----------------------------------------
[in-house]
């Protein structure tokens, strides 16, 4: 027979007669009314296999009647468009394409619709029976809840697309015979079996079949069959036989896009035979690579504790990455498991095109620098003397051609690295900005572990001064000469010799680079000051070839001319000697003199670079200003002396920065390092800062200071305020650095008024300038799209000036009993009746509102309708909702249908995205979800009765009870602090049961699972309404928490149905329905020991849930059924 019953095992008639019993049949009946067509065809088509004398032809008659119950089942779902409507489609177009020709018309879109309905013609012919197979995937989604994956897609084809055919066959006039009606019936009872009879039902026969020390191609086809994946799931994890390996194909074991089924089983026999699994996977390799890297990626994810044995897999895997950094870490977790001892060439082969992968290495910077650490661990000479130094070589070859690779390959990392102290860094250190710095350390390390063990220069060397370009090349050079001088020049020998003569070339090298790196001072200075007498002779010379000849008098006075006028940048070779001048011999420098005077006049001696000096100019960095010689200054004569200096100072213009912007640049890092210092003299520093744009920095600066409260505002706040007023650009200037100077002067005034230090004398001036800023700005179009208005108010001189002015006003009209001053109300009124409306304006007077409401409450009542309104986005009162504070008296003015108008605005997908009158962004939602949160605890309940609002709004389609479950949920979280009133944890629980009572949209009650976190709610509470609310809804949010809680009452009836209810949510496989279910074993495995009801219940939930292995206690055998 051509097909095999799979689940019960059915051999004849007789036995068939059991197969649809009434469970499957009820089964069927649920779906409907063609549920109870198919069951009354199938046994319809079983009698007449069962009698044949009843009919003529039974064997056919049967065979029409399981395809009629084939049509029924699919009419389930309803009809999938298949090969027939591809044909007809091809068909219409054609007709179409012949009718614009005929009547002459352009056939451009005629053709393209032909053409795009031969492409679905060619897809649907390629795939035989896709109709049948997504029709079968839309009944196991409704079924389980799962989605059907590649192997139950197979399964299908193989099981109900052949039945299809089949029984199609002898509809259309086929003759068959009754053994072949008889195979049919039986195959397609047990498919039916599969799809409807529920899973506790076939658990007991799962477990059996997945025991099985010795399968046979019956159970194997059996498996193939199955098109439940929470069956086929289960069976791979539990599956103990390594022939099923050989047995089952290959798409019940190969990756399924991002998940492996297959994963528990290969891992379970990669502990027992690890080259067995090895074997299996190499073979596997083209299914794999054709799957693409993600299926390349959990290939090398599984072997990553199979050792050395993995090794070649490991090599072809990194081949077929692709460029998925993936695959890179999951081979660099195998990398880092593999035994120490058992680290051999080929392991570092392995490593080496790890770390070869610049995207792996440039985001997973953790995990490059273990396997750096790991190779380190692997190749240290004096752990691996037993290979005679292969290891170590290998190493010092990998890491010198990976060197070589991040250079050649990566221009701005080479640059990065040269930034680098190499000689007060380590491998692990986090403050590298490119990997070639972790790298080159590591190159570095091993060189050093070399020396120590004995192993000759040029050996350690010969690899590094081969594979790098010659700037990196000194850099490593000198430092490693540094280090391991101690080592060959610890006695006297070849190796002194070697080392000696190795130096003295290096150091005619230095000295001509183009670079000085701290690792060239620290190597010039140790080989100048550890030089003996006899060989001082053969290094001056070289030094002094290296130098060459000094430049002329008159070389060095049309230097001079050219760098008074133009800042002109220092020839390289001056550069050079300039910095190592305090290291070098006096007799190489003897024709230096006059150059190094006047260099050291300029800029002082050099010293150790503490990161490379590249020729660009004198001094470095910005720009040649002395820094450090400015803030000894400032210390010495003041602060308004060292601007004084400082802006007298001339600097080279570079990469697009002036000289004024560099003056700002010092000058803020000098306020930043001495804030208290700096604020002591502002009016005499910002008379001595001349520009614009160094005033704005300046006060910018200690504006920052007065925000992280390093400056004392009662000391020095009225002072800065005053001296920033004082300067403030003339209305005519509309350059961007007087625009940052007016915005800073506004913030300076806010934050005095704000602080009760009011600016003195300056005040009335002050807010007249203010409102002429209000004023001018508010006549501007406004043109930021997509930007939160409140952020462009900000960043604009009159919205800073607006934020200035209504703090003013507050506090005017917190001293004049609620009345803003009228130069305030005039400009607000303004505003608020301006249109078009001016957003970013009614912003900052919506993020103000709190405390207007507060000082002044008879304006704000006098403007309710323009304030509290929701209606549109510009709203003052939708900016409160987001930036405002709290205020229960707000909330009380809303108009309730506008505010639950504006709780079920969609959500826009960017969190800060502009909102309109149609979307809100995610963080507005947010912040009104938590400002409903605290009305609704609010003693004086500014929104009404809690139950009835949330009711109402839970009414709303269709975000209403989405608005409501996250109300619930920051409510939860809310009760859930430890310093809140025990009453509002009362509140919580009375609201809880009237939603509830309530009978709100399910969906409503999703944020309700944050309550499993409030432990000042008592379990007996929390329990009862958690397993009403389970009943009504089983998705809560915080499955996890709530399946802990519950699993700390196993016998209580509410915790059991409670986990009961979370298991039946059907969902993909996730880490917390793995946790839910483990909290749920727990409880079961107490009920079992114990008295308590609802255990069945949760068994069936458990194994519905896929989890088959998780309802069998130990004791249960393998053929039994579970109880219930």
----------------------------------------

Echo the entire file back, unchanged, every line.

[in-house]
């Protein structure tokens, strides 16, 4: 027979007669009314296999009647468009394409619709029976809840697309015979079996079949069959036989896009035979690579504790990455498991095109620098003397051609690295900005572990001064000469010799680079000051070839001319000697003199670079200003002396920065390092800062200071305020650095008024300038799209000036009993009746509102309708909702249908995205979800009765009870602090049961699972309404928490149905329905020991849930059924 019953095992008639019993049949009946067509065809088509004398032809008659119950089942779902409507489609177009020709018309879109309905013609012919197979995937989604994956897609084809055919066959006039009606019936009872009879039902026969020390191609086809994946799931994890390996194909074991089924089983026999699994996977390799890297990626994810044995897999895997950094870490977790001892060439082969992968290495910077650490661990000479130094070589070859690779390959990392102290860094250190710095350390390390063990220069060397370009090349050079001088020049020998003569070339090298790196001072200075007498002779010379000849008098006075006028940048070779001048011999420098005077006049001696000096100019960095010689200054004569200096100072213009912007640049890092210092003299520093744009920095600066409260505002706040007023650009200037100077002067005034230090004398001036800023700005179009208005108010001189002015006003009209001053109300009124409306304006007077409401409450009542309104986005009162504070008296003015108008605005997908009158962004939602949160605890309940609002709004389609479950949920979280009133944890629980009572949209009650976190709610509470609310809804949010809680009452009836209810949510496989279910074993495995009801219940939930292995206690055998 051509097909095999799979689940019960059915051999004849007789036995068939059991197969649809009434469970499957009820089964069927649920779906409907063609549920109870198919069951009354199938046994319809079983009698007449069962009698044949009843009919003529039974064997056919049967065979029409399981395809009629084939049509029924699919009419389930309803009809999938298949090969027939591809044909007809091809068909219409054609007709179409012949009718614009005929009547002459352009056939451009005629053709393209032909053409795009031969492409679905060619897809649907390629795939035989896709109709049948997504029709079968839309009944196991409704079924389980799962989605059907590649192997139950197979399964299908193989099981109900052949039945299809089949029984199609002898509809259309086929003759068959009754053994072949008889195979049919039986195959397609047990498919039916599969799809409807529920899973506790076939658990007991799962477990059996997945025991099985010795399968046979019956159970194997059996498996193939199955098109439940929470069956086929289960069976791979539990599956103990390594022939099923050989047995089952290959798409019940190969990756399924991002998940492996297959994963528990290969891992379970990669502990027992690890080259067995090895074997299996190499073979596997083209299914794999054709799957693409993600299926390349959990290939090398599984072997990553199979050792050395993995090794070649490991090599072809990194081949077929692709460029998925993936695959890179999951081979660099195998990398880092593999035994120490058992680290051999080929392991570092392995490593080496790890770390070869610049995207792996440039985001997973953790995990490059273990396997750096790991190779380190692997190749240290004096752990691996037993290979005679292969290891170590290998190493010092990998890491010198990976060197070589991040250079050649990566221009701005080479640059990065040269930034680098190499000689007060380590491998692990986090403050590298490119990997070639972790790298080159590591190159570095091993060189050093070399020396120590004995192993000759040029050996350690010969690899590094081969594979790098010659700037990196000194850099490593000198430092490693540094280090391991101690080592060959610890006695006297070849190796002194070697080392000696190795130096003295290096150091005619230095000295001509183009670079000085701290690792060239620290190597010039140790080989100048550890030089003996006899060989001082053969290094001056070289030094002094290296130098060459000094430049002329008159070389060095049309230097001079050219760098008074133009800042002109220092020839390289001056550069050079300039910095190592305090290291070098006096007799190489003897024709230096006059150059190094006047260099050291300029800029002082050099010293150790503490990161490379590249020729660009004198001094470095910005720009040649002395820094450090400015803030000894400032210390010495003041602060308004060292601007004084400082802006007298001339600097080279570079990469697009002036000289004024560099003056700002010092000058803020000098306020930043001495804030208290700096604020002591502002009016005499910002008379001595001349520009614009160094005033704005300046006060910018200690504006920052007065925000992280390093400056004392009662000391020095009225002072800065005053001296920033004082300067403030003339209305005519509309350059961007007087625009940052007016915005800073506004913030300076806010934050005095704000602080009760009011600016003195300056005040009335002050807010007249203010409102002429209000004023001018508010006549501007406004043109930021997509930007939160409140952020462009900000960043604009009159919205800073607006934020200035209504703090003013507050506090005017917190001293004049609620009345803003009228130069305030005039400009607000303004505003608020301006249109078009001016957003970013009614912003900052919506993020103000709190405390207007507060000082002044008879304006704000006098403007309710323009304030509290929701209606549109510009709203003052939708900016409160987001930036405002709290205020229960707000909330009380809303108009309730506008505010639950504006709780079920969609959500826009960017969190800060502009909102309109149609979307809100995610963080507005947010912040009104938590400002409903605290009305609704609010003693004086500014929104009404809690139950009835949330009711109402839970009414709303269709975000209403989405608005409501996250109300619930920051409510939860809310009760859930430890310093809140025990009453509002009362509140919580009375609201809880009237939603509830309530009978709100399910969906409503999703944020309700944050309550499993409030432990000042008592379990007996929390329990009862958690397993009403389970009943009504089983998705809560915080499955996890709530399946802990519950699993700390196993016998209580509410915790059991409670986990009961979370298991039946059907969902993909996730880490917390793995946790839910483990909290749920727990409880079961107490009920079992114990008295308590609802255990069945949760068994069936458990194994519905896929989890088959998780309802069998130990004791249960393998053929039994579970109880219930």